Grant: 6485-16 | Translational Research Program (TRP):
Location:Regents of the University of Michigan, Pittsburgh, Pennsylvania 15251-2131
Project Title: Therapeutic Targeting Of Ash1L Histone Methyltransferase In Acute LeukemiasProject Summary:
Acute Myeloid Leukemia (AML) is a highly incurable disease and there is an urgent need for development of novel therapies. AML patients with high expression level of HOX genes have particularly unfavorable prognosis. Likewise, high level of HOXA9 was also shown to be implicated in T-cell acute lymphoblastic leukemia (ALL) cases. Therefore, regulation of HOX genes expression, in particular HOXA cluster genes, should represent an attractive target for drug discovery. Small molecule inhibitors that reduce HOXA gene expression might represent a potential treatment strategy for acute leukemia patients. Ash1L (Absent, small or homeotic 1-like) is a histone methyltransferase that belongs to a Trithorax group proteins involved in regulation of HOX genes. We have recently discovered that silencing of Ash1L expression results in a strong downregulation of HoxA genes in vivo.
In this project, we propose to target histone methyltransferase activity of Ash1L with small molecules as a potential therapeutic strategy for acute leukemias with high expression level of HOXA genes. We have already developed small molecule inhibitors of the Ash1L histone-methyltransferase activity, which directly bind to the SET domain of Ash1L and inhibit its enzymatic activity. These molecules represent very attractive lead compounds for further drug discovery efforts to develop potent Ash1L inhibitors with favorable drug-like properties. To achieve this goal, we propose three specific aims. Aim 1 will be focused on medicinal chemistry efforts combined with structural biology to improve potency and drug-like properties of our lead compounds, with the overall goal to develop Ash1L inhibitors suitable for in vivo efficacy studies in animal models of acute leukemias. In Aim 2 we will perform extensive characterization of Ash1L inhibitors in a panel of acute leukemia cells with various levels of HOXA9 and MEIS1 expression to assess their cellular effect and specificity. In addition, the most potent compounds will be evaluated in vivo in mice models of acute leukemias. In Aim 3 we will put efforts to assess whether small molecule inhibition of Ash1L affects the self-renewal potential of leukemic stem cells. We expect these studies will result in development of promising candidate compounds as novel therapeutic agents for acute leukemias with high expression level of HOX genes.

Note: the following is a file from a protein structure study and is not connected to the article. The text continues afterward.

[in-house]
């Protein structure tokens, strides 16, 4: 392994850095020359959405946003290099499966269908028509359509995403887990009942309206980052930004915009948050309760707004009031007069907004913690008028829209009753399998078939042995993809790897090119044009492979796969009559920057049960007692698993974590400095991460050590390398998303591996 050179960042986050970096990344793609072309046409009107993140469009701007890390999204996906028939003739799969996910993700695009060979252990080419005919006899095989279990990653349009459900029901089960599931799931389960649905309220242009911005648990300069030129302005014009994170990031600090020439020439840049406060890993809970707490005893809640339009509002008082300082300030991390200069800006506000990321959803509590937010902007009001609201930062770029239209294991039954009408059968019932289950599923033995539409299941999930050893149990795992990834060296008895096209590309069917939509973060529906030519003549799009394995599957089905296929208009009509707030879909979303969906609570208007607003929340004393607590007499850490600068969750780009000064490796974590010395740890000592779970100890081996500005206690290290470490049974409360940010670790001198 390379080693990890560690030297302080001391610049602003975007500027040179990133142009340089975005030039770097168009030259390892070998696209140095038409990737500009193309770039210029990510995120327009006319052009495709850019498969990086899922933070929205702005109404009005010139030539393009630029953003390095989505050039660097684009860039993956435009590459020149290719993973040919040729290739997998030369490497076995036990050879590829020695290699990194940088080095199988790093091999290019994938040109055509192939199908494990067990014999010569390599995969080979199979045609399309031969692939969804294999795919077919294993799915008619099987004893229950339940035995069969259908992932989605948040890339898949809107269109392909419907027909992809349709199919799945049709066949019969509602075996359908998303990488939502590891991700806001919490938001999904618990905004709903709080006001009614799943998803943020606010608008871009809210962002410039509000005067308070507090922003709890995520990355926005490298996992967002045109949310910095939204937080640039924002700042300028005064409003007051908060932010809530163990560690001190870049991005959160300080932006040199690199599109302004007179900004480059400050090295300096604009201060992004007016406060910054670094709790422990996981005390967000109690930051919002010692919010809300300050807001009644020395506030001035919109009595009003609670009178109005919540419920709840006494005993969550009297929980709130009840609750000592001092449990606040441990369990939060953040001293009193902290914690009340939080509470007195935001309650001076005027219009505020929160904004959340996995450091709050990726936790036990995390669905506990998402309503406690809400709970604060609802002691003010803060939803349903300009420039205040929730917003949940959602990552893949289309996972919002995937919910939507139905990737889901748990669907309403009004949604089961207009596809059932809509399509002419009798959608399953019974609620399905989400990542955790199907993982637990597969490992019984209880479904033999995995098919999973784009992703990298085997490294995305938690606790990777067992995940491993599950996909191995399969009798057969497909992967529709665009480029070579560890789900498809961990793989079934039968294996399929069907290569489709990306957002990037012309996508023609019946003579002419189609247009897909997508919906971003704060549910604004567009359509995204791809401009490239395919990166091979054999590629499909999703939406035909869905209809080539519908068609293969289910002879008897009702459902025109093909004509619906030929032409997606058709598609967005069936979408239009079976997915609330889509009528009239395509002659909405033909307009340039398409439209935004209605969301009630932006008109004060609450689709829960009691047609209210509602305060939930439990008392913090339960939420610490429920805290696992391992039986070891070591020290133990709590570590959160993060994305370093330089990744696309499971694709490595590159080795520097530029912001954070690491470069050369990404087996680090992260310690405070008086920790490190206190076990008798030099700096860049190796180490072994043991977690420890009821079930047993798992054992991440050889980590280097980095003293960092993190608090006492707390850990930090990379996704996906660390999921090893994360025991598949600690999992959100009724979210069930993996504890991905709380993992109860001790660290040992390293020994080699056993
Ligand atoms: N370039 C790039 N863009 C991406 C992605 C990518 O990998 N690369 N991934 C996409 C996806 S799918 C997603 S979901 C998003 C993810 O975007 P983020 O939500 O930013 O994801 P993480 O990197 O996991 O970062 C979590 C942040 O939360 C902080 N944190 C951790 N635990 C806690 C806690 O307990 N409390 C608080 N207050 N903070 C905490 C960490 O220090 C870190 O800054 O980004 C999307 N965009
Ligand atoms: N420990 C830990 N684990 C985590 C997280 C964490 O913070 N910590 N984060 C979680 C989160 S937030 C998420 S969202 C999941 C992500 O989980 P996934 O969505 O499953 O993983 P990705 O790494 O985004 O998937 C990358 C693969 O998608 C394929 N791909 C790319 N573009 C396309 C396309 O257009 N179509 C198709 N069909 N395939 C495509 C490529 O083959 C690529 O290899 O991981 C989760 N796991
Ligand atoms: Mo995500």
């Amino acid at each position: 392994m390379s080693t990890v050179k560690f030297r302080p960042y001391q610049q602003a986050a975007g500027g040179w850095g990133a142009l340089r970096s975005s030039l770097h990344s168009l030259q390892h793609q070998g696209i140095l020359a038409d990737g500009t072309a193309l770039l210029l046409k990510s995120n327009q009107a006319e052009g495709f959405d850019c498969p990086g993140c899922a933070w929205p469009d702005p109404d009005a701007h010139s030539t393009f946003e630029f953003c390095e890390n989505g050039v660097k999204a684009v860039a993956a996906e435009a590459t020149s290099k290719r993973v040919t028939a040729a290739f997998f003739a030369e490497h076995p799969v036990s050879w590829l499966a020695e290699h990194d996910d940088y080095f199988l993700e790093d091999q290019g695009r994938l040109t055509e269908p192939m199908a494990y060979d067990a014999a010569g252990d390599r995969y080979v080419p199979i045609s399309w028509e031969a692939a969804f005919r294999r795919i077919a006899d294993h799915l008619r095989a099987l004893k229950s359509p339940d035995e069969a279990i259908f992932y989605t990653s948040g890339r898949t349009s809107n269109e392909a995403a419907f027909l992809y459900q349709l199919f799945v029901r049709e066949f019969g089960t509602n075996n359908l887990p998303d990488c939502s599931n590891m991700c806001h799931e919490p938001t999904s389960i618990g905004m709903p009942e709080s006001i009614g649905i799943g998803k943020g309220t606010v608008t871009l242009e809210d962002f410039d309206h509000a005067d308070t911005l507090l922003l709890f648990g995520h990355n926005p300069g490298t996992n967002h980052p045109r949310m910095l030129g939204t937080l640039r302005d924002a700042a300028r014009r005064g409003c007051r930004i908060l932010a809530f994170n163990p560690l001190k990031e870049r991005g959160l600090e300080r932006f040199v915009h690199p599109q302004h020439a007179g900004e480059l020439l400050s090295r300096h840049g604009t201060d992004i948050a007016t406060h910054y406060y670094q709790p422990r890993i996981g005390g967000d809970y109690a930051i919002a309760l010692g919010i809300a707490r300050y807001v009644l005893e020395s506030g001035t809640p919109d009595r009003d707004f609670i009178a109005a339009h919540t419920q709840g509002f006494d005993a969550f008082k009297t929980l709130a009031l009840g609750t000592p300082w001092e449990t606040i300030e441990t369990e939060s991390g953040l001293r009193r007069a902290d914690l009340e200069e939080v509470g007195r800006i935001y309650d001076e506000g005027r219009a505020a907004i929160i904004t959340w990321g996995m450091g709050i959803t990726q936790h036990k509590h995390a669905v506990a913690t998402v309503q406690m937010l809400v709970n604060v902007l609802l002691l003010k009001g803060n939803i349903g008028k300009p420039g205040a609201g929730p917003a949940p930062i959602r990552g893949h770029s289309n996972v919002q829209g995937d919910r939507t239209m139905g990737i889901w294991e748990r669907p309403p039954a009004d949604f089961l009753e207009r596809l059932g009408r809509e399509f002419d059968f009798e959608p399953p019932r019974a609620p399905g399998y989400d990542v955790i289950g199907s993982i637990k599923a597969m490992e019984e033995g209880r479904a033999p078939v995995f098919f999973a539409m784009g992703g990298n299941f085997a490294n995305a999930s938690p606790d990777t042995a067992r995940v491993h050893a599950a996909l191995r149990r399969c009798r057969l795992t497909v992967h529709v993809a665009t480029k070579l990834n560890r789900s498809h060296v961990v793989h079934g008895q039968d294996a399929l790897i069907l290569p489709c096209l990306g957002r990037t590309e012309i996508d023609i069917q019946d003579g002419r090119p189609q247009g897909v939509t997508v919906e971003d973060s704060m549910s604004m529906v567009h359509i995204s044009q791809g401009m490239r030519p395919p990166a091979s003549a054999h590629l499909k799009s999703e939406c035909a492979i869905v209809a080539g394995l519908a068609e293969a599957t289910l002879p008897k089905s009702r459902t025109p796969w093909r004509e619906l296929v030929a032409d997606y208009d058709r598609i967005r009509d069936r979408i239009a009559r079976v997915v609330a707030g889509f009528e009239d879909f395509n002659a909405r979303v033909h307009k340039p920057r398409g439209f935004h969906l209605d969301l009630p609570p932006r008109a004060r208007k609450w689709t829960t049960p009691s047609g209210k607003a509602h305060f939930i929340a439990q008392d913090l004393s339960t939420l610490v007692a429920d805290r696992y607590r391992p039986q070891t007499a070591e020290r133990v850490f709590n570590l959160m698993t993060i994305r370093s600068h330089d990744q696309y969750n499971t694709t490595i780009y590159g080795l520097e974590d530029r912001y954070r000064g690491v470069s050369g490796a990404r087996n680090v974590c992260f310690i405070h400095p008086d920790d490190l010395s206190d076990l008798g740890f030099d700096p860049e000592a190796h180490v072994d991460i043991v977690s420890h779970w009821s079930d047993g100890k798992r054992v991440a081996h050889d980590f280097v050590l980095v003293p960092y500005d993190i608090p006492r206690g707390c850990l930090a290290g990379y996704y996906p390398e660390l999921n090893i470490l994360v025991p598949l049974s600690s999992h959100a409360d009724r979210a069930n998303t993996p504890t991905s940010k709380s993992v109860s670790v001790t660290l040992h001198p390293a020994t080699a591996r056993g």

Grant: 1329-16 | Career Development Program (CDP):
Location:The Trustees of Columbia University in the City of New York, Columbia University Medical Center, New York, New York 10027
Project Title: Transcriptional Regulation Of Non-coding RNA Promotes AID Targeting And Chromosomal Alterations In The B Cell GenomeProject Summary:
B-lymphocytes are known for their ability to generate antibodies of the highest affinity to neutralize various antigens we encounter. In the process of generating high-affinity antibodies, B cells mutate the immunoglobulin loci (antibody encoding genes) and other regions of the B cell genome. These mutations are catalyzed by the enzyme activation induced deaminase (AID). Sometimes AID, in its effort to generate genetic diversity, mutagenizes other (inappropriate) regions of the B cell genome which eventually act as genetic lesions responsible for chromosomal translocations, causing cancer. Recent advances in biology have lead to the paradigm-shifting discovery that close to 90% of mammalian genomes express non-protein coding (nc) RNAs that may have some unidentified biological function. We aim to investigate how AID utilizes the non-coding RNA transcriptome of B cells to identify and mutate its target DNA sequences. We have identified a subset of large non-coding RNAs (lncRNAs) that are expressed from AID target DNA sequences in B cells; some of these lncRNAs have homologs in mammalian cells and that are mutated in B cell lymphomas. Using mouse genetics, genomics, and biochemistry we aim to investigate the role of these novel lncRNAs in B cell development and tumorigenesis. We realize that the expression of some of the identified ncRNAs may directly correlate with oncogenesis; we plan to evaluate the potential of these RNAs as cancer biomarkers.
Grant: 5447-16 | Career Development Program (CDP):
Location:Board of Trustees of the Leland Stanford Junior University, San Francisco, California 94144-4253
Project Title: SINGLE CELL RNA IMAGE SEQUENCING FOR SPATIO-TEMPORAL ANALYSIS OF T-CELL DEVELOPMENT FROM STEM CELLSProject Summary: